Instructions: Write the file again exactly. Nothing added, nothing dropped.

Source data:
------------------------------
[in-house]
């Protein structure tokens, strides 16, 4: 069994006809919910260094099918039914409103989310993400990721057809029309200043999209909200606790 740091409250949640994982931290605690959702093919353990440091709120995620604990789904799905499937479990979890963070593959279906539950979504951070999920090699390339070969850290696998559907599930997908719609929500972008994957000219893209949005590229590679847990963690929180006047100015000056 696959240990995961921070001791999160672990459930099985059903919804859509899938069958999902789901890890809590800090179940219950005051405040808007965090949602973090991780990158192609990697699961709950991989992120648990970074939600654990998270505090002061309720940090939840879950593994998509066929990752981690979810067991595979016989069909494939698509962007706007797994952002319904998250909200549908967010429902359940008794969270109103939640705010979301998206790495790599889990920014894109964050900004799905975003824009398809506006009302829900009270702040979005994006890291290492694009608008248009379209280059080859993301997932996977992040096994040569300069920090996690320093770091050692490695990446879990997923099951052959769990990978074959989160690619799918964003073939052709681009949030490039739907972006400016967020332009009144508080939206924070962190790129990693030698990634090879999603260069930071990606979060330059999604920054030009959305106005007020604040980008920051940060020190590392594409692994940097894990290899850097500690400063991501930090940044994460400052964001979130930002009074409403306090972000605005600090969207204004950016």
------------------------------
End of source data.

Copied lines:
[in-house]
């Protein structure tokens, strides 16, 4: 069994006809919910260094099918039914409103989310993400990721057809029309200043999209909200606790 740091409250949640994982931290605690959702093919353990440091709120995620604990789904799905499937479990979890963070593959279906539950979504951070999920090699390339070969850290696998559907599930997908719609929500972008994957000219893209949005590229590679847990963690929180006047100015000056 696959240990995961921070001791999160672990459930099985059903919804859509899938069958999902789901890890809590800090179940219950005051405040808007965090949602973090991780990158192609990697699961709950991989992120648990970074939600654990998270505090002061309720940090939840879950593994998509066929990752981690979810067991595979016989069909494939698509962007706007797994952002319904998250909200549908967010429902359940008794969270109103939640705010979301998206790495790599889990920014894109964050900004799905975003824009398809506006009302829900009270702040979005994006890291290492694009608008248009379209280059080859993301997932996977992040096994040569300069920090996690320093770091050692490695990446879990997923099951052959769990990978074959989160690619799918964003073939052709681009949030490039739907972006400016967020332009009144508080939206924070962190790129990693030698990634090879999603260069930071990606979060330059999604920054030009959305106005007020604040980008920051940060020190590392594409692994940097894990290899850097500690400063991501930090940044994460400052964001979130930002009074409403306090972000605005600090969207204004950016």